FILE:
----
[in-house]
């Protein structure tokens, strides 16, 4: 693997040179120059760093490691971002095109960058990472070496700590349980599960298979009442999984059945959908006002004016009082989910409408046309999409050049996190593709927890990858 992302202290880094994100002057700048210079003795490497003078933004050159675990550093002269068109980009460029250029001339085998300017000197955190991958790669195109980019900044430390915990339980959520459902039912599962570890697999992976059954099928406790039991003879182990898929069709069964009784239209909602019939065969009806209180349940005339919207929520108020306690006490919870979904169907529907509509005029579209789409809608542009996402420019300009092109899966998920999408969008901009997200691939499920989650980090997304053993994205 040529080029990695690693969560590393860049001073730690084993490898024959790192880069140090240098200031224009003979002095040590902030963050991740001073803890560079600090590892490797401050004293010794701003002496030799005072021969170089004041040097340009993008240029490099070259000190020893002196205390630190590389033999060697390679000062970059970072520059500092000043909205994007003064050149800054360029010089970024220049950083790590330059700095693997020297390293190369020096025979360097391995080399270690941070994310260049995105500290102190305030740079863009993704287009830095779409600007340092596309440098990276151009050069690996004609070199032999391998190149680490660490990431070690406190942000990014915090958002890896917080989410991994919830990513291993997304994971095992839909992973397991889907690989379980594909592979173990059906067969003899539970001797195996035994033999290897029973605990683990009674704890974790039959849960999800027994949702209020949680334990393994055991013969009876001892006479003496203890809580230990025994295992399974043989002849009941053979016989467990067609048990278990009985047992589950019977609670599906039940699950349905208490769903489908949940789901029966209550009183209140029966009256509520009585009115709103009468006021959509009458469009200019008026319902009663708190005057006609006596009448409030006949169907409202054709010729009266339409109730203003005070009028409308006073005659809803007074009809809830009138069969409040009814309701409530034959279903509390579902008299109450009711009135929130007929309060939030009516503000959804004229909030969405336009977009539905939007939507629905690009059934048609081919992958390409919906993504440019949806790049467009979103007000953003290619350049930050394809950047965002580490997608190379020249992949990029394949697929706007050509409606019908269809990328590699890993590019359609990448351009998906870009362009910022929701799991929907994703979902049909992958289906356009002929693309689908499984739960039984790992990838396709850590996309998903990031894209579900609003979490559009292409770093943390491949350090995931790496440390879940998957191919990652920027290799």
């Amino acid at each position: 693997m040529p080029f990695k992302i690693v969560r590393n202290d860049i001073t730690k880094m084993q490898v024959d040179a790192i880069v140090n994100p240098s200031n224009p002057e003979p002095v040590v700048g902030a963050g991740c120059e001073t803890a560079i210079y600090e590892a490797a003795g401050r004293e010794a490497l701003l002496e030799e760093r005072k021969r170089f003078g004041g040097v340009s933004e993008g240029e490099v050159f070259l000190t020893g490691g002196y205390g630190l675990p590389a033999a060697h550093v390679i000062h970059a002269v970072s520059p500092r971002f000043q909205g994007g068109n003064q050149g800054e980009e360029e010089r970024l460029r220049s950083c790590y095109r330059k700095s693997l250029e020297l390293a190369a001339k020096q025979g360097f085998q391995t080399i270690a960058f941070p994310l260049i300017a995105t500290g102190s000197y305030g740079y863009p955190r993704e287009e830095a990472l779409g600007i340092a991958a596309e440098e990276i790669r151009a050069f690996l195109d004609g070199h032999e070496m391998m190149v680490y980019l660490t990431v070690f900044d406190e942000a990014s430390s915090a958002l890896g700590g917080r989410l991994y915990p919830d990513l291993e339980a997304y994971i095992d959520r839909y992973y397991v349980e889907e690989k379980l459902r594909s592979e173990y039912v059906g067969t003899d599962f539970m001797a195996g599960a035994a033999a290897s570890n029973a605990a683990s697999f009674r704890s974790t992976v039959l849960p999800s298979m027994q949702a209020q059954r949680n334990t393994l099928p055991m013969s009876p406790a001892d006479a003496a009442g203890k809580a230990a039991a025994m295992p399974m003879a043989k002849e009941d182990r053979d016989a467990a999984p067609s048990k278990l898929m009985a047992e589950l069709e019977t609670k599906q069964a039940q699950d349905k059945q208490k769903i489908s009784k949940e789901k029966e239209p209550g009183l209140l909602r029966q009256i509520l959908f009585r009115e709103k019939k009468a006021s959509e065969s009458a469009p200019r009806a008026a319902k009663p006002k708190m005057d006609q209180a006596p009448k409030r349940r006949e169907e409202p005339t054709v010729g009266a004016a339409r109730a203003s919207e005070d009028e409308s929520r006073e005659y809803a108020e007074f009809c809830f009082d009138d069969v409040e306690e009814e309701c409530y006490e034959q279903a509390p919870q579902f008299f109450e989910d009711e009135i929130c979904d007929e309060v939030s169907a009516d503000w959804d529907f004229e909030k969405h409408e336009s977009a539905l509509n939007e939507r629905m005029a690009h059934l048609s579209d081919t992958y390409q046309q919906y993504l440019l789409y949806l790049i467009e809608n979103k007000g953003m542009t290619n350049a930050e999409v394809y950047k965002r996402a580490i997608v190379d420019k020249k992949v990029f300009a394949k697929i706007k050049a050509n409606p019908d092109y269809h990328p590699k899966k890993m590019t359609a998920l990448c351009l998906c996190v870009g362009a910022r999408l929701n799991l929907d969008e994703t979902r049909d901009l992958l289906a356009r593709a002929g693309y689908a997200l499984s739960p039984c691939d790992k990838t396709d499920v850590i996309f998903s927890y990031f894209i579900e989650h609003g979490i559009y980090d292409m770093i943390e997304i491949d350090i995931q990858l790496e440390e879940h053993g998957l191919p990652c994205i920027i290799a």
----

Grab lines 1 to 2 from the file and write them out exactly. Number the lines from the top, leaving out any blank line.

[in-house]
């Protein structure tokens, strides 16, 4: 693997040179120059760093490691971002095109960058990472070496700590349980599960298979009442999984059945959908006002004016009082989910409408046309999409050049996190593709927890990858 992302202290880094994100002057700048210079003795490497003078933004050159675990550093002269068109980009460029250029001339085998300017000197955190991958790669195109980019900044430390915990339980959520459902039912599962570890697999992976059954099928406790039991003879182990898929069709069964009784239209909602019939065969009806209180349940005339919207929520108020306690006490919870979904169907529907509509005029579209789409809608542009996402420019300009092109899966998920999408969008901009997200691939499920989650980090997304053993994205 040529080029990695690693969560590393860049001073730690084993490898024959790192880069140090240098200031224009003979002095040590902030963050991740001073803890560079600090590892490797401050004293010794701003002496030799005072021969170089004041040097340009993008240029490099070259000190020893002196205390630190590389033999060697390679000062970059970072520059500092000043909205994007003064050149800054360029010089970024220049950083790590330059700095693997020297390293190369020096025979360097391995080399270690941070994310260049995105500290102190305030740079863009993704287009830095779409600007340092596309440098990276151009050069690996004609070199032999391998190149680490660490990431070690406190942000990014915090958002890896917080989410991994919830990513291993997304994971095992839909992973397991889907690989379980594909592979173990059906067969003899539970001797195996035994033999290897029973605990683990009674704890974790039959849960999800027994949702209020949680334990393994055991013969009876001892006479003496203890809580230990025994295992399974043989002849009941053979016989467990067609048990278990009985047992589950019977609670599906039940699950349905208490769903489908949940789901029966209550009183209140029966009256509520009585009115709103009468006021959509009458469009200019008026319902009663708190005057006609006596009448409030006949169907409202054709010729009266339409109730203003005070009028409308006073005659809803007074009809809830009138069969409040009814309701409530034959279903509390579902008299109450009711009135929130007929309060939030009516503000959804004229909030969405336009977009539905939007939507629905690009059934048609081919992958390409919906993504440019949806790049467009979103007000953003290619350049930050394809950047965002580490997608190379020249992949990029394949697929706007050509409606019908269809990328590699890993590019359609990448351009998906870009362009910022929701799991929907994703979902049909992958289906356009002929693309689908499984739960039984790992990838396709850590996309998903990031894209579900609003979490559009292409770093943390491949350090995931790496440390879940998957191919990652920027290799």